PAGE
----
Perhaps the most-hyped vegan food product yet has been deemed safe.
The Impossible Burger — a plant-based patty that mimics cow meat's bleeding — got the federal Food and Drug Administration's blessing this week in a letter saying the agency had "no questions" regarding the safety of the ingredient that makes the burger bleed.
Dozens of restaurants across Minnesota carry the Impossible Burger.
There had been safety and allergen concerns regarding the burger's soy leghemoglobin. Impossible Foods, which makes the burger, creates soy leghemoglobin from the roots of soybean plants.
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When cooked, the soy leghemoglobin releases heme — an iron-laden molecule found in blood that makes the Impossible Burger "bleed" and taste like ground beef.
Impossible Foods CEO and founder Patrick Brown, a Stanford biochemist, said the FDA's approval shows the company prioritizes safety.
"Getting a no-questions letter goes above and beyond our strict compliance to all federal food-safety regulations," he said in a statement.
Impossible Foods markets its plant-based meat alternatives as a remedy to climate change and environmental degradation caused by traditional animal agriculture.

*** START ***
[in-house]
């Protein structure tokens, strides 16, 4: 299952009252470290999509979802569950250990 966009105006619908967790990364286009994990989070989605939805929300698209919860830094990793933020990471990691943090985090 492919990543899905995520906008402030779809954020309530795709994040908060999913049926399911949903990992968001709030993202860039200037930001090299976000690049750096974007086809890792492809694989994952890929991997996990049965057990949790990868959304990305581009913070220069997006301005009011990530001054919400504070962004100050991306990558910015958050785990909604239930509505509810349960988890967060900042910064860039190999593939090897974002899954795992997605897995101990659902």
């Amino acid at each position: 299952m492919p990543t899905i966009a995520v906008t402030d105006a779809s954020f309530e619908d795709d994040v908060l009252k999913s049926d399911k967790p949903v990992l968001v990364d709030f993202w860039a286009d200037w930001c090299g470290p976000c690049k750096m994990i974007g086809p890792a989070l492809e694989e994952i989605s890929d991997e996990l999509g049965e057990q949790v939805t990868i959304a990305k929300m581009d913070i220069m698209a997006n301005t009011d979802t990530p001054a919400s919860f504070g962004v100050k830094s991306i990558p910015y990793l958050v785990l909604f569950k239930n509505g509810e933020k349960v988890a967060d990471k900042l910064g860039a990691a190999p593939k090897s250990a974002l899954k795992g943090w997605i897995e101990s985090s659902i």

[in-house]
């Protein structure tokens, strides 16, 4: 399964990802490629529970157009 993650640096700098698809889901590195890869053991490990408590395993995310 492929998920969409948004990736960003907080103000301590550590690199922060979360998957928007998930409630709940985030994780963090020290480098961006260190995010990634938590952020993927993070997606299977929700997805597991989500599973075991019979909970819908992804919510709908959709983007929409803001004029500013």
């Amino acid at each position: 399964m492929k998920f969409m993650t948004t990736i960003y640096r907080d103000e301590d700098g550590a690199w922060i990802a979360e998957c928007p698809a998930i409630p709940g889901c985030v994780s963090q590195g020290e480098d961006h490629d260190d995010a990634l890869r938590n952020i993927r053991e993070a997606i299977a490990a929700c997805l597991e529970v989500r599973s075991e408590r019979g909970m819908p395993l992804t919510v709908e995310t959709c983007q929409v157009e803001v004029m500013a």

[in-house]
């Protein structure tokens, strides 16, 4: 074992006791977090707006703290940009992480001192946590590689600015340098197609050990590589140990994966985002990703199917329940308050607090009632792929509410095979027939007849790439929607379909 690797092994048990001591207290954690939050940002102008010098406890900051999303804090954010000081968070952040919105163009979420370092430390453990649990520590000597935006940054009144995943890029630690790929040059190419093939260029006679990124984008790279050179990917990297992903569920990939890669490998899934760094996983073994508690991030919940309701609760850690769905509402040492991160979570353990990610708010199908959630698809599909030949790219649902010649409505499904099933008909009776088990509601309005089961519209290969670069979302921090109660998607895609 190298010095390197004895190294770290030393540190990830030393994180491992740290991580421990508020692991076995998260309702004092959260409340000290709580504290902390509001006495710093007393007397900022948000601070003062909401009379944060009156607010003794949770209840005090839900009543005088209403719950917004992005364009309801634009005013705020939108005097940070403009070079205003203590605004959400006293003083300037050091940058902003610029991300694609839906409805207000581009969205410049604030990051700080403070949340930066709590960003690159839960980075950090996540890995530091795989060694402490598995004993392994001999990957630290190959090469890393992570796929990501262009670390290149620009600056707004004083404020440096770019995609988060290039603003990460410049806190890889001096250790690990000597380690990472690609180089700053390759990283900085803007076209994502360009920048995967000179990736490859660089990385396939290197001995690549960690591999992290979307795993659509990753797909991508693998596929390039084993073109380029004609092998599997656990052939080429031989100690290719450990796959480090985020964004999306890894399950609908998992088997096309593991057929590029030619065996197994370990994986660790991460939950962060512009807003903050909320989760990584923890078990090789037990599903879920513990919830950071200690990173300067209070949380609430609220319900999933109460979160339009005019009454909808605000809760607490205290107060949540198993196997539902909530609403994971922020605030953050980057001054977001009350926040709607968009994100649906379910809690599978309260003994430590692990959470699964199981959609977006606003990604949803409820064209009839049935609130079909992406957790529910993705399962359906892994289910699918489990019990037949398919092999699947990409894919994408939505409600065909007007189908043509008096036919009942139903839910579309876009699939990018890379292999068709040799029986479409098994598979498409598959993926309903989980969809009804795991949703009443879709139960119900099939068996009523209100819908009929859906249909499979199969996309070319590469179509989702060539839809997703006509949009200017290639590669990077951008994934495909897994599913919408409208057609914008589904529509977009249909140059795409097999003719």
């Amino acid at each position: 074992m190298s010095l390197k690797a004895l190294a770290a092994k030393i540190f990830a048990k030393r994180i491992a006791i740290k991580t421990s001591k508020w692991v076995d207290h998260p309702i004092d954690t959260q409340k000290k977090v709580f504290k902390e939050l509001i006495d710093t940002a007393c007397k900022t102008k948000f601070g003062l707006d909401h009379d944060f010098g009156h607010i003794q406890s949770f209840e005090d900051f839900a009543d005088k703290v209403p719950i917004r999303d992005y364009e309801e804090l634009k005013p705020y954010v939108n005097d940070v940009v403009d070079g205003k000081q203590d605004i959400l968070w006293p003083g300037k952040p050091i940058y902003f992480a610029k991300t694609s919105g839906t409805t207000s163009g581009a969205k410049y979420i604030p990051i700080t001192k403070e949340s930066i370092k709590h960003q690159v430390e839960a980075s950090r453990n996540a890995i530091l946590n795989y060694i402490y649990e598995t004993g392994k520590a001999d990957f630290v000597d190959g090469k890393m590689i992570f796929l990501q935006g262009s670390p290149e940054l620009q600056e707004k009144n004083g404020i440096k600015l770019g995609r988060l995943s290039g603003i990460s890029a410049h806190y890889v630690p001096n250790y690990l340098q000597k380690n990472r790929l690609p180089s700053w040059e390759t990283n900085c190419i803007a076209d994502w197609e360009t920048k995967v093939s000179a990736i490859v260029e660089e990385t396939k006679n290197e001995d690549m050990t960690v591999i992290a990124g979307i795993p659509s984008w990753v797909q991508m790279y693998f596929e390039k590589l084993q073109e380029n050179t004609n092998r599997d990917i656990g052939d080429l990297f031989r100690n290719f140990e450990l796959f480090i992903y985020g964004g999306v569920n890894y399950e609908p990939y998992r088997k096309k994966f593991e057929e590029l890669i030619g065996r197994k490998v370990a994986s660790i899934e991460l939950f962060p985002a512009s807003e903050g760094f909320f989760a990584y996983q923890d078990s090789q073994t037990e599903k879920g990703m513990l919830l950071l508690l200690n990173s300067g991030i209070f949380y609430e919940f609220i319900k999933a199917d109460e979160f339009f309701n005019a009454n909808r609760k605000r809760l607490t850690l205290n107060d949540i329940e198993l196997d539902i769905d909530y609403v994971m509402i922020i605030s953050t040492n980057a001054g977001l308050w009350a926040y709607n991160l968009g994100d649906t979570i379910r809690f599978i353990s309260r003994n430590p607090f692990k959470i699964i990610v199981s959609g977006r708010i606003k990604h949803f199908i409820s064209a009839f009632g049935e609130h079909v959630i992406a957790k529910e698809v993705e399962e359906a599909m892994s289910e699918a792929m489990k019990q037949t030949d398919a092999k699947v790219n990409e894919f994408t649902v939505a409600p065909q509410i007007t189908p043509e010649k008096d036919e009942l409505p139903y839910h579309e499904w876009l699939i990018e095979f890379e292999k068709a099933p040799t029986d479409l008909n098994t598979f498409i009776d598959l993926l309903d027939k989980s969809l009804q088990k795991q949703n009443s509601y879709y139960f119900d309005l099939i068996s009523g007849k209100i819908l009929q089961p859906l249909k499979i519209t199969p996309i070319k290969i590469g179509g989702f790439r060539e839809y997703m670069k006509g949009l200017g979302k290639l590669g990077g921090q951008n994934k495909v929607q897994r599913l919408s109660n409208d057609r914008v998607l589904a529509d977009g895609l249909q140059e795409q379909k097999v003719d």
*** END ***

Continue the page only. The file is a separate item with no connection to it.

Cow farming is damaging to the climate for several reasons. It takes up land that could be used to store climate-warming carbon.
Beef production also requires massive amounts of water (about 1,800 gallons per pound).
And cows are the primary contributor to the half of global methane emissions coming from agriculture. Methane is almost 30 times stronger greenhouse gas than carbon.
Ways to cut your diet's footprint that aren't Impossible
But vegetarian and vegan meat alternatives go far past burger patties.
Here are some of the most common meat substitutes made from plants:
• Seitan: Made from vital wheat gluten, seitan sells as sticky chunks that are high in protein. It's the base for mock duck and resembles most of the line of "meats" at Minneapolis' all-vegan Herbivorous Butcher shop, mostly made from wheat gluten.
• Tempeh: This protein originates in Indonesia. It's soy-based like tofu, but isn't as heavily processed. Tempeh is high in fiber and protein, and works as a base for many flavorings in a variety of dishes.
• Jackfruit: This giant tree-borne fruit sells in its natural from, canned or in pre-flavored packaging. While it's often touted as a meat alternative for its taste and texture, it contains just 2.8 grams of protein per cup.
• Tofu: This ubiquitous soybean-based protein can do just about anything, but it's most common in Asian-styled dishes.
• Beans and legumes: Chickpeas, lentils, black beans, etc. The list goes on. Eat these on their own, or form them into a veggie burger. They're low-cost and healthy.